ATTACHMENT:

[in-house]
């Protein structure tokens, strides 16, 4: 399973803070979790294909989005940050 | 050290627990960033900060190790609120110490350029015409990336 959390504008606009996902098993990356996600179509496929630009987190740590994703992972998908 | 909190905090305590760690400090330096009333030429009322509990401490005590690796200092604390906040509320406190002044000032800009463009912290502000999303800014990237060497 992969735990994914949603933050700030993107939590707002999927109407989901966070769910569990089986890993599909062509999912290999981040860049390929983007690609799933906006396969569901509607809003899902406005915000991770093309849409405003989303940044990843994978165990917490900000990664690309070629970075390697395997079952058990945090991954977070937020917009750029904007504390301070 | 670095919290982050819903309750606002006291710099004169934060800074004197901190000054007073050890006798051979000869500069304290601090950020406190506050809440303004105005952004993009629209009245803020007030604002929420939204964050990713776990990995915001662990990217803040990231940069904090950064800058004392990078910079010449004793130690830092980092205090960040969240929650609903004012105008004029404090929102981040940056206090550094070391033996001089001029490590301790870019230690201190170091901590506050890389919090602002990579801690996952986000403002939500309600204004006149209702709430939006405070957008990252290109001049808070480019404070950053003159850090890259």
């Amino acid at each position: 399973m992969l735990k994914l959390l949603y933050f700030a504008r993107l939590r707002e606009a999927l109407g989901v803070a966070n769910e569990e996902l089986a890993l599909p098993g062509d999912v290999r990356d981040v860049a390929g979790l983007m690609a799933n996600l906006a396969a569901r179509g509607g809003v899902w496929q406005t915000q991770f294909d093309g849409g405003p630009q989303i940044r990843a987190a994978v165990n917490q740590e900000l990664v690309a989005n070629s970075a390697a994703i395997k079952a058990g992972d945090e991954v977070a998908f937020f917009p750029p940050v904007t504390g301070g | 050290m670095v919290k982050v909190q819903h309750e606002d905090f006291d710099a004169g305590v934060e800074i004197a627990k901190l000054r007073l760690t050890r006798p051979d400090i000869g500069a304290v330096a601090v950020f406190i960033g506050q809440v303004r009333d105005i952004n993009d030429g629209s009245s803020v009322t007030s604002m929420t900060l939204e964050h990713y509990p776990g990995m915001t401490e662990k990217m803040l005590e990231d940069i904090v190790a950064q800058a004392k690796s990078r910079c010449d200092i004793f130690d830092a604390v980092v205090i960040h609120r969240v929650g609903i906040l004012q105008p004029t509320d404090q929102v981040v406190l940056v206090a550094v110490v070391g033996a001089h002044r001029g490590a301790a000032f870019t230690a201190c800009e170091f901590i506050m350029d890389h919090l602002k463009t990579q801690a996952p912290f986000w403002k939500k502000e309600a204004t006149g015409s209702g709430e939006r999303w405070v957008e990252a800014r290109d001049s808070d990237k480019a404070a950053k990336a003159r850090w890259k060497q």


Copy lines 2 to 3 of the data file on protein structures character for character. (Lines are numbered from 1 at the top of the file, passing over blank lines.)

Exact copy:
């Protein structure tokens, strides 16, 4: 399973803070979790294909989005940050 | 050290627990960033900060190790609120110490350029015409990336 959390504008606009996902098993990356996600179509496929630009987190740590994703992972998908 | 909190905090305590760690400090330096009333030429009322509990401490005590690796200092604390906040509320406190002044000032800009463009912290502000999303800014990237060497 992969735990994914949603933050700030993107939590707002999927109407989901966070769910569990089986890993599909062509999912290999981040860049390929983007690609799933906006396969569901509607809003899902406005915000991770093309849409405003989303940044990843994978165990917490900000990664690309070629970075390697395997079952058990945090991954977070937020917009750029904007504390301070 | 670095919290982050819903309750606002006291710099004169934060800074004197901190000054007073050890006798051979000869500069304290601090950020406190506050809440303004105005952004993009629209009245803020007030604002929420939204964050990713776990990995915001662990990217803040990231940069904090950064800058004392990078910079010449004793130690830092980092205090960040969240929650609903004012105008004029404090929102981040940056206090550094070391033996001089001029490590301790870019230690201190170091901590506050890389919090602002990579801690996952986000403002939500309600204004006149209702709430939006405070957008990252290109001049808070480019404070950053003159850090890259």
């Amino acid at each position: 399973m992969l735990k994914l959390l949603y933050f700030a504008r993107l939590r707002e606009a999927l109407g989901v803070a966070n769910e569990e996902l089986a890993l599909p098993g062509d999912v290999r990356d981040v860049a390929g979790l983007m690609a799933n996600l906006a396969a569901r179509g509607g809003v899902w496929q406005t915000q991770f294909d093309g849409g405003p630009q989303i940044r990843a987190a994978v165990n917490q740590e900000l990664v690309a989005n070629s970075a390697a994703i395997k079952a058990g992972d945090e991954v977070a998908f937020f917009p750029p940050v904007t504390g301070g | 050290m670095v919290k982050v909190q819903h309750e606002d905090f006291d710099a004169g305590v934060e800074i004197a627990k901190l000054r007073l760690t050890r006798p051979d400090i000869g500069a304290v330096a601090v950020f406190i960033g506050q809440v303004r009333d105005i952004n993009d030429g629209s009245s803020v009322t007030s604002m929420t900060l939204e964050h990713y509990p776990g990995m915001t401490e662990k990217m803040l005590e990231d940069i904090v190790a950064q800058a004392k690796s990078r910079c010449d200092i004793f130690d830092a604390v980092v205090i960040h609120r969240v929650g609903i906040l004012q105008p004029t509320d404090q929102v981040v406190l940056v206090a550094v110490v070391g033996a001089h002044r001029g490590a301790a000032f870019t230690a201190c800009e170091f901590i506050m350029d890389h919090l602002k463009t990579q801690a996952p912290f986000w403002k939500k502000e309600a204004t006149g015409s209702g709430e939006r999303w405070v957008e990252a800014r290109d001049s808070d990237k480019a404070a950053k990336a003159r850090w890259k060497q």